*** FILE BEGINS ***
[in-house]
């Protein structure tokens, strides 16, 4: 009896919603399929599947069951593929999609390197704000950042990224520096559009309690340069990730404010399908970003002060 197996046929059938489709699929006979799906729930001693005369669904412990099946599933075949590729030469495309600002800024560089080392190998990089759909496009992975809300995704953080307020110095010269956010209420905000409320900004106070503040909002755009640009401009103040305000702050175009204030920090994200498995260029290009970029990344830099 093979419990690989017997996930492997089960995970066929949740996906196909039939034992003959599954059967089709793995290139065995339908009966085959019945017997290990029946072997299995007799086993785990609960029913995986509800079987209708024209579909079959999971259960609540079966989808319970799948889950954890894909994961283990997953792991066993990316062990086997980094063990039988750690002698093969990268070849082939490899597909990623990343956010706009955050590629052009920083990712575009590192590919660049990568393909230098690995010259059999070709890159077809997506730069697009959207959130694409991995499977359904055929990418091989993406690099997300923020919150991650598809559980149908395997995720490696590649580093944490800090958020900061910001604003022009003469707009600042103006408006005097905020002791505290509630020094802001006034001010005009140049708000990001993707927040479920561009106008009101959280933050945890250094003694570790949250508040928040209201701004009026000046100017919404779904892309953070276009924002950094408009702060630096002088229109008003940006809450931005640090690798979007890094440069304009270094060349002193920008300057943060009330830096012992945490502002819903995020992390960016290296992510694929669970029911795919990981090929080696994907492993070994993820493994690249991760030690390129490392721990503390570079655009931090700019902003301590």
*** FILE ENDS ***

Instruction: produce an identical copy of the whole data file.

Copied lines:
[in-house]
């Protein structure tokens, strides 16, 4: 009896919603399929599947069951593929999609390197704000950042990224520096559009309690340069990730404010399908970003002060 197996046929059938489709699929006979799906729930001693005369669904412990099946599933075949590729030469495309600002800024560089080392190998990089759909496009992975809300995704953080307020110095010269956010209420905000409320900004106070503040909002755009640009401009103040305000702050175009204030920090994200498995260029290009970029990344830099 093979419990690989017997996930492997089960995970066929949740996906196909039939034992003959599954059967089709793995290139065995339908009966085959019945017997290990029946072997299995007799086993785990609960029913995986509800079987209708024209579909079959999971259960609540079966989808319970799948889950954890894909994961283990997953792991066993990316062990086997980094063990039988750690002698093969990268070849082939490899597909990623990343956010706009955050590629052009920083990712575009590192590919660049990568393909230098690995010259059999070709890159077809997506730069697009959207959130694409991995499977359904055929990418091989993406690099997300923020919150991650598809559980149908395997995720490696590649580093944490800090958020900061910001604003022009003469707009600042103006408006005097905020002791505290509630020094802001006034001010005009140049708000990001993707927040479920561009106008009101959280933050945890250094003694570790949250508040928040209201701004009026000046100017919404779904892309953070276009924002950094408009702060630096002088229109008003940006809450931005640090690798979007890094440069304009270094060349002193920008300057943060009330830096012992945490502002819903995020992390960016290296992510694929669970029911795919990981090929080696994907492993070994993820493994690249991760030690390129490392721990503390570079655009931090700019902003301590």